In his article 3D Scanning: A World without Copyright, Michael Weinberg focuses on the fast developing technology of 3D scanning and whether or not 3D scans should be protected by copyright.  The answer to this question is that it depends on whether or not the particular scan meets the criteria of originality and creativity (Weinberg 2).  The author, correctly in my opinion, takes the stand that scans should generally not be protected under copyright laws insofar as they are realistic and accurate digital representation of a physical object (representational scans) (Weinberg 7).  In contrast, expressive scans are the creation of the scanner who makes an expressive statement through intentionally imperfect scans of the physical object (Weinberg 10).  An example of expressive scanning is the work of Sophie Kahn whose method of artistic expression, in her own words, combines modern digital technology like 3D scanning and 3D printing with the ancient technique of bronze casting.[1]  In the context of this example it is understandable that Weinberg considers that expressive scans should be protected under copyright laws as they do pass the test of originality and creativity.

Période de Clownisme, F. Sophie Kahn (3D print from a 3D scan) Source: www.sophiekahn.net

The two categories of scans are not strictly isolated.  Representational scans can be transformed into expressive scans.  However, it seems less likely that an expressive scan is capable of being converted into a representational one.  The author also considers other related issues surrounding scanning and copyright, most notable of which is that the process of scanning a copyrighted object might constitute infringement on the owner’s copyright even though the scan itself is not protected by a new copyright.  He also makes the point that even though scans might not be protected by copyright, the creation and use of scans and 3D scans can be controlled by their creator under the provisions of contract law.

In his article Possession is 99% of the Law: 3D Printing, Public Domain Cultural Artifacts and Copyright, Charles Cronin also considers the problems of copyright in the digital technology age but he focuses his attention mainly on the problem of the inappropriate assertion of intellectual property claims from owners of public domain cultural artefacts.  The author points out that it is a commonplace practice for museums and other institutions to claim copyright over original artefacts, as well as over two- and three-dimensional copies and reproductions of them.  The author correctly asserts that this practice is fraudulent and has no basis in the existing copyright legislation.  In the absence of copyright protection, owners of public domain artefacts resort to other legal mechanisms like contracts and license in the assertion of their ownership over the originals by authorising the production of any replicas and copies of them (Cronin 723).  In their doing so, the owners ‘appropriate the legal rights of users’ (Cronin 728).  Furthermore, the problem is exacerbated by the absence of rights of users in public domain works in the existing copyright legislation (Cronin 727).  However, the non-invasive digital technologies like 3D scanning and printing make it harder for the owners to assert their authority in circumstances where three-dimensional replicas can be easily achieved with minimal (if any) contact with the original object.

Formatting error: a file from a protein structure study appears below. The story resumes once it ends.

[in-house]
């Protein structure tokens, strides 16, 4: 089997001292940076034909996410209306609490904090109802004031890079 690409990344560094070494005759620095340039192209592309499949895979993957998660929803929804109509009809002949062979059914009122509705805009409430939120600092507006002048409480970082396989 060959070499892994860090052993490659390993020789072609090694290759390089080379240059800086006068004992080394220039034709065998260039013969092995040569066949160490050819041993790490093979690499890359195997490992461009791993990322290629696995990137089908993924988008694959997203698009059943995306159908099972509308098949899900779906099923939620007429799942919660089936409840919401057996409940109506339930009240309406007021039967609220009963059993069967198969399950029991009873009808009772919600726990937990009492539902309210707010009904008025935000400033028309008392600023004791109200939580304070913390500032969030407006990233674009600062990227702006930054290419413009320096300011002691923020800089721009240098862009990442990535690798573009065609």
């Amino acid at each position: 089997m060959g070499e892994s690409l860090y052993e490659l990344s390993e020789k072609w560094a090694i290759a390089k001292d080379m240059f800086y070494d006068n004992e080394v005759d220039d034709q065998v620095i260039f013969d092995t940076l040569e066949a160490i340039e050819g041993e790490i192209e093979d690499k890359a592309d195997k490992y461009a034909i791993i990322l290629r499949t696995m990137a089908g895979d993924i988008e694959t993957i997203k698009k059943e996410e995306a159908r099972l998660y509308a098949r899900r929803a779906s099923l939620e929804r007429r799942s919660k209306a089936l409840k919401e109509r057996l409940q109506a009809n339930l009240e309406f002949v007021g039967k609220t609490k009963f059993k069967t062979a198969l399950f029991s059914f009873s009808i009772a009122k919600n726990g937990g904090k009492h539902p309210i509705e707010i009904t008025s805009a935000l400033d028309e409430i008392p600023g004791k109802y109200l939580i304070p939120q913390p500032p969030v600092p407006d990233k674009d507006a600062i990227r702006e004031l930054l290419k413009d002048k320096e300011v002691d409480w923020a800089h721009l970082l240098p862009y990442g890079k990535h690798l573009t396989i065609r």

The fast-paced development of 3D scanning and 3D printing poses numerous issues of concern in relation to the existing ambiguous copyright legislation.  Both Weinberg and Cronin point out the necessity of bringing intellectual property law up to speed with quickly developing 3D technology.


Weinberg, Michael.  “3D Scanning: A World without Copyright”. Shapeways, May 2016, pp. 1-16,     http://www.shapeways.com/wordpress/wpcontent/uploads/2016/05/white-paper-3d-scanning-world-without-copyright.pdf.  Accessed on 14 October 2016.

Cronin, Charles.  “Possession is 99% of the Law: 3D Printing, Public Domain Cultural Artifacts and Copyright”.  Minnesota Journal of Law, Science & Technology, Vol. 17, Issue 2, 2016, pp. 709-736, http://scholarship.law.umn.edu/mjlst/vol17/iss2/3.  Accessed on 16 October 2016.

[1] Please see the Artist’s Statement available from  http://www.sophiekahn.net/about